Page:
The Pentagon has made specific condolence payments to the families of ten Afghan civilians killed in a botched US drone assault in August, just days before American soldiers departed from the country.
The US Defense Department stated that it made a promise that included paying ‘ex-gratia condolence payments’ as well as working with the US State Department to support family members who wanted to relocate to the US.
Colin Kahl, the US Under Secretary of Defense for Policy, met virtually on Thursday with Steven Kwon, the founder and president of Nutrition & Education International, the aid organisation that employed Zemari Ahmadi, who was killed in the August 29 drone attack, according to Pentagon Press Secretary John Kirby.
Ahmadi and others killed in the operation were innocent victims who bore no culpability and were not linked with the Islamic State of Khorasan (ISIS-K) or posed a threat to US forces, according to Kirby.I n Kabul, a drone strike killed up to ten civilians, including seven children.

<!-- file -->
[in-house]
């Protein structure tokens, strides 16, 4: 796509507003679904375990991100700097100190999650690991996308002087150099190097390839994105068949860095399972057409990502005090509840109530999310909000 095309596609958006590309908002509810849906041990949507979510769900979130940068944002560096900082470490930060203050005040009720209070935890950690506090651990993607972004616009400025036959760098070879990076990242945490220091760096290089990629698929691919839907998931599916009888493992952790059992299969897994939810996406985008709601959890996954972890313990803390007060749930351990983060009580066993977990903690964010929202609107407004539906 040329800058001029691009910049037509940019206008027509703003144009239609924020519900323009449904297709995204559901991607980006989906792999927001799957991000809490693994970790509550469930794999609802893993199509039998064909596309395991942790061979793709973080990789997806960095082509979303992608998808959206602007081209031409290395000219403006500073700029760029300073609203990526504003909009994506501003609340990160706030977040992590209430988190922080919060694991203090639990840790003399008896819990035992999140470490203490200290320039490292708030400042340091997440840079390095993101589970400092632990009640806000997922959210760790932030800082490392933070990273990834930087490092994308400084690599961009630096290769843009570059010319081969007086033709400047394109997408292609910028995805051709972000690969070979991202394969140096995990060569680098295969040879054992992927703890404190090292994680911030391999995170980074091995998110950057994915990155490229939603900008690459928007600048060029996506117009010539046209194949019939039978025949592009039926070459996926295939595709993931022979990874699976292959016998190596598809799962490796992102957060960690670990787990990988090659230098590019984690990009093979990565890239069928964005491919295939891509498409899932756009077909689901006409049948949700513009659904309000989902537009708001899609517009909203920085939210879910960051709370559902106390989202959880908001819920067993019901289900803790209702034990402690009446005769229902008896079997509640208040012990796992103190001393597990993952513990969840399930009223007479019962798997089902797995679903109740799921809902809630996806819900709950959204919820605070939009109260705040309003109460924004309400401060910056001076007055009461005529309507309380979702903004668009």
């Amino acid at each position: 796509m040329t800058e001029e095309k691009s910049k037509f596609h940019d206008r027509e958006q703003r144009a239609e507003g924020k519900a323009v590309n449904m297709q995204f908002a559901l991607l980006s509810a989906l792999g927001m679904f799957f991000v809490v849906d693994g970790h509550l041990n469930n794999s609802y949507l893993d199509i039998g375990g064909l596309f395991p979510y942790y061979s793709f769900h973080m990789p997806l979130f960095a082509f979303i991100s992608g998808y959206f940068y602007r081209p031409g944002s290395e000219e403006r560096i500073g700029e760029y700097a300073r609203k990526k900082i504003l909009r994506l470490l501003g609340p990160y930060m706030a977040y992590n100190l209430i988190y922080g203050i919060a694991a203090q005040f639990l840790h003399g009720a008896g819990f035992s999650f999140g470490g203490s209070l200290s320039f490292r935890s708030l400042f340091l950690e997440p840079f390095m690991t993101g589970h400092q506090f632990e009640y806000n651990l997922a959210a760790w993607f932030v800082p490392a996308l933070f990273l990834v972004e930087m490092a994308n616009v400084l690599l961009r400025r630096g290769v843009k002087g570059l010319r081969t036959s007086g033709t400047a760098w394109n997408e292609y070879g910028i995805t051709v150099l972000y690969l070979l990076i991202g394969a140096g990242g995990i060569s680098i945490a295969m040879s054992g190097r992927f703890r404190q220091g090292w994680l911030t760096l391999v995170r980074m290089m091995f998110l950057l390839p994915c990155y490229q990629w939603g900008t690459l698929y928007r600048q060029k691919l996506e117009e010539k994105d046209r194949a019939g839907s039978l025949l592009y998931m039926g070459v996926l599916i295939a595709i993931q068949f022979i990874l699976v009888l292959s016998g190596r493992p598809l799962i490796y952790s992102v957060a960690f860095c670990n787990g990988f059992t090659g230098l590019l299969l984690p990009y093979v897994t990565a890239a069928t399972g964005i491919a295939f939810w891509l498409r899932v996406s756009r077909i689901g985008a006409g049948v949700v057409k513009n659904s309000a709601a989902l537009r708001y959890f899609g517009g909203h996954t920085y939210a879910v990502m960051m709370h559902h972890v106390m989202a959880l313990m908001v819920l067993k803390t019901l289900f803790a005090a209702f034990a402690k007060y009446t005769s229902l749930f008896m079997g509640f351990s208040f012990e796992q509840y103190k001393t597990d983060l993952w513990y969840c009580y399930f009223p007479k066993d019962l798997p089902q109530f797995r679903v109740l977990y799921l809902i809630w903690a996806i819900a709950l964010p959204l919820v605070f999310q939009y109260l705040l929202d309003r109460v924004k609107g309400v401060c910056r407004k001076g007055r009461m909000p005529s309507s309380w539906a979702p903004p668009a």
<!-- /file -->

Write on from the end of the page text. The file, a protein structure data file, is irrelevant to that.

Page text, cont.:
The Pentagon had previously stated that the strike on August 29 targeted an Islamic State suicide bomber who posed an urgent threat to US-led soldiers at the airport as they concluded the final steps of their departure from Afghanistan.
However, rumours quickly surfaced that the drone hit in a neighbourhood west of Kabul’s Hamid Karzai International Airport had killed civilians, including children. According to a video from the site, the wreckage of an automobile was strewn throughout the courtyard of a building. The Pentagon later stated that the strike was a ‘tragic error.’
The operation came three days after an Islamic State suicide bomber killed 13 US servicemen and scores of Afghan civilians who had gathered outside the airport gates, anxious for tickets on evacuation flights after US-trained Afghan forces withdrew and the Taliban took over the capital in mid-August.
The killing of civilians has also cast doubt on the future of US counter-terrorism operations in Afghanistan.